- United Kingdom Theatre Critic
I know what you're thinking, another film to musical adaptation? Yes. However, for me, this was a bit different, I hadn't seen the original film of An Officer and a Gentleman. In fact, I was none the wiser on what the story was about, I purposely didn't research the film because I wanted to see if the story could unfold on stage neatly without needing to know the film. So I headed along to the Edinburgh Playhouse, and I can safely say, I was very surprised.
An Officer and a Gentleman the musical, produced by the geniuses at the prestigious, The Curve, follows the story of two men, Zack Mayo and Sid Worley. Both men are from different backgrounds, Sid is from a rich background, and Zack is from a rough background where he lost his mother, plus never really had a father figure. They are both trying to successfully go through United States Naval Aviation training. Both men take different routes in life, in and out the training facility. With a mirrored struggle shown with the two men's love interests, Paula Pokrifki and Lynette Pomeroy. This is a romance story that has tension, deceit, and honor.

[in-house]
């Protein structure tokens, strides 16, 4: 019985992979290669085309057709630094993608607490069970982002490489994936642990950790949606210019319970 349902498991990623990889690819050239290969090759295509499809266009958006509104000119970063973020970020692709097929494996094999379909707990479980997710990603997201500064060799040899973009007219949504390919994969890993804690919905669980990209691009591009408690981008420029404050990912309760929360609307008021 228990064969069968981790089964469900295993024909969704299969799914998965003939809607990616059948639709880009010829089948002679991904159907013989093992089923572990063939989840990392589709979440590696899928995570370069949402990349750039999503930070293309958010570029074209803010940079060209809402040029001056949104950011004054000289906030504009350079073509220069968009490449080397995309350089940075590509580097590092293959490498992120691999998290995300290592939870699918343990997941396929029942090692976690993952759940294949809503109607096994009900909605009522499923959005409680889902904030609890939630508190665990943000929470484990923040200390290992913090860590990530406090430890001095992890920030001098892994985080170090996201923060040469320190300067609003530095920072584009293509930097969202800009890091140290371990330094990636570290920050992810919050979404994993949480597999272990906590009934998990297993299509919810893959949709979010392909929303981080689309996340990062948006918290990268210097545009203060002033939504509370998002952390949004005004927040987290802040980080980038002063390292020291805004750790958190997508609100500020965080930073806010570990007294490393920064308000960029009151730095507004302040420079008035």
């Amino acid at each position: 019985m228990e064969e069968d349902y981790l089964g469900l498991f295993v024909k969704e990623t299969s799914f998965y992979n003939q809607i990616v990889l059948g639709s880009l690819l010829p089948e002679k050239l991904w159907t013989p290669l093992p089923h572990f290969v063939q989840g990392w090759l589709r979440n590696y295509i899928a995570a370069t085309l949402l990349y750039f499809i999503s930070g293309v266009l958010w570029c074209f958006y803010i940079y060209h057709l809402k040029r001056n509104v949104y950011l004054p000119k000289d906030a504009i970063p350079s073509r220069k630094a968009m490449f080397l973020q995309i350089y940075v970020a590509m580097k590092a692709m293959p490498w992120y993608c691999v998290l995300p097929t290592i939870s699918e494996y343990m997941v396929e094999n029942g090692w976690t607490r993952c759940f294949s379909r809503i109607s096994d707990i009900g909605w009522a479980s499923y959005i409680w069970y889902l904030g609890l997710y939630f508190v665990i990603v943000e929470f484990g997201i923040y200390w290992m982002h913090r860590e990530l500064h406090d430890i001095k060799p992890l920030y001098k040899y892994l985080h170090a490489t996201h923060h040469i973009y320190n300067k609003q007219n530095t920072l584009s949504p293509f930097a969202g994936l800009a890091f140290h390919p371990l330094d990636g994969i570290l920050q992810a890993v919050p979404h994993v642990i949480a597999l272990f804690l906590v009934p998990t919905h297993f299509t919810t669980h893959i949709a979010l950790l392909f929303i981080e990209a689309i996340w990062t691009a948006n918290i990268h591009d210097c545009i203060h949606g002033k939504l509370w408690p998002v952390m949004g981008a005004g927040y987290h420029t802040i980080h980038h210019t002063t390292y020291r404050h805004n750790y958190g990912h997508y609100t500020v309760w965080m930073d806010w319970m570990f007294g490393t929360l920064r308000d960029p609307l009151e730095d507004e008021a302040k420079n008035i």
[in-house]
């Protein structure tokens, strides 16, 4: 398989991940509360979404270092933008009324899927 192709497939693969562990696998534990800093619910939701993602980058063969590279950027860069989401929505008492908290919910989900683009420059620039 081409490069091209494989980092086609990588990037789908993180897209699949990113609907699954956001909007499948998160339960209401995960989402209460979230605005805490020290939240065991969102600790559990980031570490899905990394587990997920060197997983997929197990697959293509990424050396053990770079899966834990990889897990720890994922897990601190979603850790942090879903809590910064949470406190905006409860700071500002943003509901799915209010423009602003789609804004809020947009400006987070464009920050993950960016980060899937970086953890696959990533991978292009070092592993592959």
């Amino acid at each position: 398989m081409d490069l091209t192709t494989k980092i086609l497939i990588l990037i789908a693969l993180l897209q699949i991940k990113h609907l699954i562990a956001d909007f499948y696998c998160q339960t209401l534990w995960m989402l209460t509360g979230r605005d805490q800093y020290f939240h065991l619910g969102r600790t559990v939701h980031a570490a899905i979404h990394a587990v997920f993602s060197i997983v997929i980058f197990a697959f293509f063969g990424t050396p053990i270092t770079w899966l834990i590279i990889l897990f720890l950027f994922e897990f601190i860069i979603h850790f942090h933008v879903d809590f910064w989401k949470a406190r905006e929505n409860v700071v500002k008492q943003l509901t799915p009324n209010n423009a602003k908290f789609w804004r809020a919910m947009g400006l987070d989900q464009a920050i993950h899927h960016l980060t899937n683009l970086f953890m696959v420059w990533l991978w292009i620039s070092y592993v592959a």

I was given the greatest surprise when reading the programme, to learn that Nikolai Foster is directing this production. Nikolai directed the musical I voted my favourite musical theatre production in 2017/18, Sunset Boulevard. And so far, he has been my favourite musical theatre director to date. I thought I was going to need to wait and see the forthcoming tour of Annie the musical, before I got to see his work again, so this was a very pleasant surprise. Especially seeing as this production was directed exquisitely, Nikolai made this musical, cinematic within a theatre, he uses the space effectively, while making sure it is a very theatrical experience, blending natural acting style and making the actors use the popular musical numbers efficiently, it's clear that he gives this production the justification for the screen to stage transition. Collaborating with Kate Prince as choreographer is perfection, as she does not make the choreography overly musical theatre and sticks more to a physical theatre side, using sharp movements relating to the events and context within the scene, for me it was nice to see contemporary physical theatre used, rather than overly complicated, dance orientated choreography which I feel would not be suitable for the piece.